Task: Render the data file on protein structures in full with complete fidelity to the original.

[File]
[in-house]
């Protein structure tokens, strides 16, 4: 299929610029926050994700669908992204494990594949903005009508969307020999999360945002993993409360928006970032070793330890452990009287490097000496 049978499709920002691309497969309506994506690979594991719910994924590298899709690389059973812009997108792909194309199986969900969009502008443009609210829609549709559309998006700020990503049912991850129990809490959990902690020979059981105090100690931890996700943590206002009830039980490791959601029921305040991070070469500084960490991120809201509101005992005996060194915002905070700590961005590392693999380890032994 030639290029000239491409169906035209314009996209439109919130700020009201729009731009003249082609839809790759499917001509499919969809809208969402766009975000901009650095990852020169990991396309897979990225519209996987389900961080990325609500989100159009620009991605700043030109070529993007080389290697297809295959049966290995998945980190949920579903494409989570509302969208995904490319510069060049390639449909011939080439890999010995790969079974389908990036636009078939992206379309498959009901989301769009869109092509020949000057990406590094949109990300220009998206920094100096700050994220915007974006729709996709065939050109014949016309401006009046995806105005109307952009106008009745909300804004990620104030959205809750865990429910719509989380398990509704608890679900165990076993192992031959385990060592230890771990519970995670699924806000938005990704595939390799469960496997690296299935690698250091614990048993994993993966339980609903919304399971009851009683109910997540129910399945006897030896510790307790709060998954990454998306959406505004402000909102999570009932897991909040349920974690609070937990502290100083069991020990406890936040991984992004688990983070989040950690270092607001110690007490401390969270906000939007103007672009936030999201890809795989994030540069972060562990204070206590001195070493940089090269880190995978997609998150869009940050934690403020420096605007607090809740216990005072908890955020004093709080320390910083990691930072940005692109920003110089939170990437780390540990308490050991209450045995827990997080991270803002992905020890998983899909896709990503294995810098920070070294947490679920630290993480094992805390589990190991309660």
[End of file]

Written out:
[in-house]
């Protein structure tokens, strides 16, 4: 299929610029926050994700669908992204494990594949903005009508969307020999999360945002993993409360928006970032070793330890452990009287490097000496 049978499709920002691309497969309506994506690979594991719910994924590298899709690389059973812009997108792909194309199986969900969009502008443009609210829609549709559309998006700020990503049912991850129990809490959990902690020979059981105090100690931890996700943590206002009830039980490791959601029921305040991070070469500084960490991120809201509101005992005996060194915002905070700590961005590392693999380890032994 030639290029000239491409169906035209314009996209439109919130700020009201729009731009003249082609839809790759499917001509499919969809809208969402766009975000901009650095990852020169990991396309897979990225519209996987389900961080990325609500989100159009620009991605700043030109070529993007080389290697297809295959049966290995998945980190949920579903494409989570509302969208995904490319510069060049390639449909011939080439890999010995790969079974389908990036636009078939992206379309498959009901989301769009869109092509020949000057990406590094949109990300220009998206920094100096700050994220915007974006729709996709065939050109014949016309401006009046995806105005109307952009106008009745909300804004990620104030959205809750865990429910719509989380398990509704608890679900165990076993192992031959385990060592230890771990519970995670699924806000938005990704595939390799469960496997690296299935690698250091614990048993994993993966339980609903919304399971009851009683109910997540129910399945006897030896510790307790709060998954990454998306959406505004402000909102999570009932897991909040349920974690609070937990502290100083069991020990406890936040991984992004688990983070989040950690270092607001110690007490401390969270906000939007103007672009936030999201890809795989994030540069972060562990204070206590001195070493940089090269880190995978997609998150869009940050934690403020420096605007607090809740216990005072908890955020004093709080320390910083990691930072940005692109920003110089939170990437780390540990308490050991209450045995827990997080991270803002992905020890998983899909896709990503294995810098920070070294947490679920630290993480094992805390589990190991309660």